Valeta Carol Chancey

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Tensile neck injuries are amongst the most serious cervical injuries. However, because neither reliable human cervical tensile tolerance data nor tensile structural data are currently available, the quantification of tensile injury risk is limited. The purpose of this study is to provide previously unavailable kinetic and tolerance data for the ligamentous(More)
Whole body vibration has been postulated to contribute to the onset of back pain. However, little is known about the relationship between vibration exposure, the biomechanical response, and the physiological responses of the seated human. The aim of this study was to measure the frequency and corresponding muscle responses of seated male volunteers during(More)
UNLABELLED Neck pain and muscle function in aircrew have received considerable attention. We hypothesized normalized electromyography (EMG) frequency would provide insight into appropriate methods to assess muscle fatigue in helicopter aircrew. METHODS 40 helicopter aircrew performed isometric testing that included maximal voluntary contractions (MVC) and(More)
The aim of this study was to describe and explain the variation of neck muscle strength along the cervical spine. A three-dimensional model of the head-neck complex was developed to test the hypothesis that the moment-generating capacity of the neck musculature is lower in the upper cervical spine than in the lower cervical spine. The model calculations(More)
Tensile loading of the human cervical spine results from noncontact inertial loading of the head as well as mandibular and craniofacial impacts. Current vehicle safety standards include a neck injury criterion based on beam theory that uses a linear combination of the normalized upper cervical axial force and sagittal plane moment. This study examines this(More)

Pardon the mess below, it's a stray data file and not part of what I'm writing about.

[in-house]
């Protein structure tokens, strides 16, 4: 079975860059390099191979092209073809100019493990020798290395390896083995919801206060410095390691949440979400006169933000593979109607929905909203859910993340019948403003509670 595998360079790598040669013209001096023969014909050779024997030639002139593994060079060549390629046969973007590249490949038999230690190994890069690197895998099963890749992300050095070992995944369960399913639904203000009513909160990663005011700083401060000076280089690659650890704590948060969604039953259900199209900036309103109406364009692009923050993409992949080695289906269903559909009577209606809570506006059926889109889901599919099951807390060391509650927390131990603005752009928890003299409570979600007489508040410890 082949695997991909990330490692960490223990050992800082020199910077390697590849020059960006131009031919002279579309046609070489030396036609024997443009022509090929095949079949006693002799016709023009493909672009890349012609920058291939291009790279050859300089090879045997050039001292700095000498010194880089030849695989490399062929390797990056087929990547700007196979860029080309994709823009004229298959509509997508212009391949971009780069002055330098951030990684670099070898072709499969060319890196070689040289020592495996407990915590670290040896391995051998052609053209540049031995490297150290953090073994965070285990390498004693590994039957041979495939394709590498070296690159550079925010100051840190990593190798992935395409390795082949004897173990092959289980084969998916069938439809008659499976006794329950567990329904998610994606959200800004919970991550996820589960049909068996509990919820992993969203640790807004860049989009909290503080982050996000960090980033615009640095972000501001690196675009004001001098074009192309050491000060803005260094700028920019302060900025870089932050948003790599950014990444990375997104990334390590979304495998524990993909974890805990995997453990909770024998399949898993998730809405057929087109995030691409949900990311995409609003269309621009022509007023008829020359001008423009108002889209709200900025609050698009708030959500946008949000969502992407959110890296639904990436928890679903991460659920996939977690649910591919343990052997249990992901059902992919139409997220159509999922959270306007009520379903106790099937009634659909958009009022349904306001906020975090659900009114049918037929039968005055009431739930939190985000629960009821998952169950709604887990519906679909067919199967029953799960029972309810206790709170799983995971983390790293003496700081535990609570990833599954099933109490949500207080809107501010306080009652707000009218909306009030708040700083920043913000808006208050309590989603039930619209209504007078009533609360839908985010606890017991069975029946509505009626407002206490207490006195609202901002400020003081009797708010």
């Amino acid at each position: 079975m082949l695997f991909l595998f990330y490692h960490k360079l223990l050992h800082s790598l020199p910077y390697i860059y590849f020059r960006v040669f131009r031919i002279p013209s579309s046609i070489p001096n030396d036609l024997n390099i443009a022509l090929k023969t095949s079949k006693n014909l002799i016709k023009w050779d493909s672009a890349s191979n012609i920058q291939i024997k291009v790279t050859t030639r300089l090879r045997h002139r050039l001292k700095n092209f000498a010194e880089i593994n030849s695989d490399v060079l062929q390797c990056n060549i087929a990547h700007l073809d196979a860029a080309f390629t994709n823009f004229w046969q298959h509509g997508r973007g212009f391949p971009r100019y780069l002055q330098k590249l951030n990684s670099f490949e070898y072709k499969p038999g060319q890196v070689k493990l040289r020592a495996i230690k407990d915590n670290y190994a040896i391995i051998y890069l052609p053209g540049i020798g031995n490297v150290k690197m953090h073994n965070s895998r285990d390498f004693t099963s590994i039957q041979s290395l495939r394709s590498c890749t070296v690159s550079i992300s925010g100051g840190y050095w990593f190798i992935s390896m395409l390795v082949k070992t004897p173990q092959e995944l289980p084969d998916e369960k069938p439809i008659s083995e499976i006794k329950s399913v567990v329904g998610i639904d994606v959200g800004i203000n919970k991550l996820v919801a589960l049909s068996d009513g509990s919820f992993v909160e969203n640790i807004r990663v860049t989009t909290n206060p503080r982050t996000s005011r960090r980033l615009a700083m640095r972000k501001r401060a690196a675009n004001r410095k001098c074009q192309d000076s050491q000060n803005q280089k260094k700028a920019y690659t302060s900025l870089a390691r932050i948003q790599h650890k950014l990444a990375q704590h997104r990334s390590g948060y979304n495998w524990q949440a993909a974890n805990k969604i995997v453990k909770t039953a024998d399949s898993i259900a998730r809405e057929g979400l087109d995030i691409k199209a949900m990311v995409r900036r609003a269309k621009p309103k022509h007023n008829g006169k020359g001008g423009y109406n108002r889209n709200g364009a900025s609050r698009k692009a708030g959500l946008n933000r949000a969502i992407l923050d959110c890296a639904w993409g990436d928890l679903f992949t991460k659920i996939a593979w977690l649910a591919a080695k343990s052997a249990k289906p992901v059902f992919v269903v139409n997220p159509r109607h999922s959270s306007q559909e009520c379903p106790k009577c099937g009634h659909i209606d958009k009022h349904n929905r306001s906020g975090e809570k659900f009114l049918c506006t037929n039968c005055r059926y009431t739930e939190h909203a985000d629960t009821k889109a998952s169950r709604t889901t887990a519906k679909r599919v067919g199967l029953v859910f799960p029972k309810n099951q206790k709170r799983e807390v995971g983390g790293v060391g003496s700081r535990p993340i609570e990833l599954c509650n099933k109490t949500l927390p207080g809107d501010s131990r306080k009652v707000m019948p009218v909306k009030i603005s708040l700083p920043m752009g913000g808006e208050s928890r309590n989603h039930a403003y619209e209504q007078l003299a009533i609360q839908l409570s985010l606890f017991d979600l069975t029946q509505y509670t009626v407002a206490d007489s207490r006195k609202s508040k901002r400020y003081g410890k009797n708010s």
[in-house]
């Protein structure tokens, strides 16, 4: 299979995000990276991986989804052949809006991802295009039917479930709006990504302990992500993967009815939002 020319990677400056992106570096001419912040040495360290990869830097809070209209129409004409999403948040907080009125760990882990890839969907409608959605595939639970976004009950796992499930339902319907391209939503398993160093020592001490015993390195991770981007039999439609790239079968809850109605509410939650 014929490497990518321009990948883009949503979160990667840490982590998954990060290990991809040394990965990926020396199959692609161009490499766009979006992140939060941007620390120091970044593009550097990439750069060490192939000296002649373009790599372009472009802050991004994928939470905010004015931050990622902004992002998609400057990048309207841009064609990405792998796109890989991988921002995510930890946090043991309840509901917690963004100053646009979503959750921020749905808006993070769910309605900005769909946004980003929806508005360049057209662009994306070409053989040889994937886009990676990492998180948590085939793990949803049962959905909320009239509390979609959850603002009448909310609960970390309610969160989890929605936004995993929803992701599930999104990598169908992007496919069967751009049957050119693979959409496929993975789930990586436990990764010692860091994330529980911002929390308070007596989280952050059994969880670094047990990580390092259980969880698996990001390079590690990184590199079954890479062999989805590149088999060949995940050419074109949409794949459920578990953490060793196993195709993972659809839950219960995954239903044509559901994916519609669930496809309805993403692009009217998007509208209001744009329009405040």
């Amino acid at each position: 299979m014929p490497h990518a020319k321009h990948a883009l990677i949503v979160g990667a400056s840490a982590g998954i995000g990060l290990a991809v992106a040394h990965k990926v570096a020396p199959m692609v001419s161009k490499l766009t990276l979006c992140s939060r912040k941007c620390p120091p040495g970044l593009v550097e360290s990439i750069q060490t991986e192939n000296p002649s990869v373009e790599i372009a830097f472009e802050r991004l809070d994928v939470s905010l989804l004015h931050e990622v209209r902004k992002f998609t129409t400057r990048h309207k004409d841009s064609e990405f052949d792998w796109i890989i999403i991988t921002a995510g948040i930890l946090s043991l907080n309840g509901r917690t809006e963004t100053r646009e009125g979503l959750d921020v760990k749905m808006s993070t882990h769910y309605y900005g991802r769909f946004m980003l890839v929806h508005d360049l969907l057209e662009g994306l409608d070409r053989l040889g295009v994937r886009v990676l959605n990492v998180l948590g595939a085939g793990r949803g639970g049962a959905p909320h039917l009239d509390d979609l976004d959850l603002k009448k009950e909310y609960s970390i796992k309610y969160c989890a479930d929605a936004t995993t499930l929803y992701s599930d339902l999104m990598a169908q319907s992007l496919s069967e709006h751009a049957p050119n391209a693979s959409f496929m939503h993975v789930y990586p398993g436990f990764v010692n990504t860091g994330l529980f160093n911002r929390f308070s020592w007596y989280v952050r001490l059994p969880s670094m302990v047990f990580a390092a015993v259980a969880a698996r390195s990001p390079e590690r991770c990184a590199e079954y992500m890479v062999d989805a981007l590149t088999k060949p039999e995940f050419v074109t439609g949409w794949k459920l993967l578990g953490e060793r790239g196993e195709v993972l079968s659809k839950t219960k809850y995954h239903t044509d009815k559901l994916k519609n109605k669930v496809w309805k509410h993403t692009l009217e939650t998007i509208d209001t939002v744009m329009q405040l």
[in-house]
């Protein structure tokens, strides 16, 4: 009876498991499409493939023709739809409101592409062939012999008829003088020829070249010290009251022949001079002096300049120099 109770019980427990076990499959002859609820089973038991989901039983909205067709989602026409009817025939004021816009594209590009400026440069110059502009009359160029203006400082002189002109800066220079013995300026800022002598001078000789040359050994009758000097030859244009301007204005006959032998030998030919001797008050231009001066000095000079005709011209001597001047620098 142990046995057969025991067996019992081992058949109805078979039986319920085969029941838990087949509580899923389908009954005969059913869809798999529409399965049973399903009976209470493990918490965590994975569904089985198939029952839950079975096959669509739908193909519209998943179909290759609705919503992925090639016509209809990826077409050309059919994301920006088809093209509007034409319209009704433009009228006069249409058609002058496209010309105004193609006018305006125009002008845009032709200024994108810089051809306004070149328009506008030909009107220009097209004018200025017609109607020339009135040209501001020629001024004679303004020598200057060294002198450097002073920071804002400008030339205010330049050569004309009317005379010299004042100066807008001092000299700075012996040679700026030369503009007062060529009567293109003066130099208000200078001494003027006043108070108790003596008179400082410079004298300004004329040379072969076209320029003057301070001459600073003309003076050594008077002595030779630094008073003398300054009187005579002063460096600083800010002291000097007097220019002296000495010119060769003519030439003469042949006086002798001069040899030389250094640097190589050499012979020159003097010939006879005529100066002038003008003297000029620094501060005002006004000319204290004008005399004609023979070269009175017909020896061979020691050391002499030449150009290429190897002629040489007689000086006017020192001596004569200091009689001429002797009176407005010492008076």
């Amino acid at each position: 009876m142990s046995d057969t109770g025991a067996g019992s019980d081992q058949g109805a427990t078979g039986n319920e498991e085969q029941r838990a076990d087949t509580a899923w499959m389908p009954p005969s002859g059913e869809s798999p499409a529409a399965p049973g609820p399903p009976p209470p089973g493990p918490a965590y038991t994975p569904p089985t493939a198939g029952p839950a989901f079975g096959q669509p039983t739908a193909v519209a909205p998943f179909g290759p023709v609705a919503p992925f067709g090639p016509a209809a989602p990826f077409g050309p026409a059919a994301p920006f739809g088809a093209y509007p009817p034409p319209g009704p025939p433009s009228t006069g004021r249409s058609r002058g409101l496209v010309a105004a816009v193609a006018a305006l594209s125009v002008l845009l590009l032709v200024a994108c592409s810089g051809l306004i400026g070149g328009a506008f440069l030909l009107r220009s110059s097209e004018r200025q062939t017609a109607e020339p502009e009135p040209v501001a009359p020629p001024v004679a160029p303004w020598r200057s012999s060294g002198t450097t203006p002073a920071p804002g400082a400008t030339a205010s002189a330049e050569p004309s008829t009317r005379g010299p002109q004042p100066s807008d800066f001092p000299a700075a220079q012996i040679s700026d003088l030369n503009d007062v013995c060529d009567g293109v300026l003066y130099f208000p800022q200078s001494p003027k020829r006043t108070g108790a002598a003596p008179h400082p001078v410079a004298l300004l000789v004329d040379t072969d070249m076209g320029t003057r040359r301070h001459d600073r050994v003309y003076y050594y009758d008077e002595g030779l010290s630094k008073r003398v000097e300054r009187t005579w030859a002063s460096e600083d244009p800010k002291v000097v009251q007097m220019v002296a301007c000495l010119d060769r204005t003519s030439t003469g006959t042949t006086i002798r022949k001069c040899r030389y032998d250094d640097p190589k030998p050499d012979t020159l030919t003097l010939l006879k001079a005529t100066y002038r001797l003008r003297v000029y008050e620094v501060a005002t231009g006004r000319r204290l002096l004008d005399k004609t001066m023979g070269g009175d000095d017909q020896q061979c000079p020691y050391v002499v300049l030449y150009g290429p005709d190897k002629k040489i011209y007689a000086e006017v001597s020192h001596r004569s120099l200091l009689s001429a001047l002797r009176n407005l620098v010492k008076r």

This study evaluated the biofidelity of both the Hybrid III and the THOR-NT anthropomorphic test device (ATD) necks in quasistatic tension-bending and pure-bending by comparing the responses of both the ATDs with results from validated computational models of the living human neck. This model was developed using post-mortem human surrogate (PMHS)(More)
The center of rotation (COR) of the upper cervical spine (UCS) is an important biomechanical landmark that is used to determine upper neck moment, particularly when evaluating injury risk in the automotive environment. However, neither the location of the UCS CORs nor the occipital condyles (OCs), which are frequently the referenced landmark for UCS CORs,(More)
BACKGROUND While cervical spine injury biomechanics reviews in motor vehicle and sports environments are available, there is a paucity of studies in military loadings. This article presents an analysis on the biomechanics and applications of cervical spine injury research with an emphasis on human tolerance for underbody blast loadings in the military. (More)
1 Michael R. Gustafson, Duke University, Department of Mechanical Engineering, 150A Hudson Hall, Durham, NC 27708 mrg@acpub.duke.edu 2 Gary A. Ybarra, Duke University, Department of Electrical and Computer Engineering, 130 Hudson Hall, Durham, NC 27708 gary@duke.edu 3 Valeta Carol Chancey, Duke University, Department of Biomedical Engineering, 136 Hudson(More)
In this work we present a study of the characterization of an Advanced Combat Helmet (ACH) using experimental modal analysis techniques. A medium-sized helmet was impacted at different location and the vibration response was used to estimate a global frequency model. This was achieved using the modal parameters of the local models obtained for a specific(More)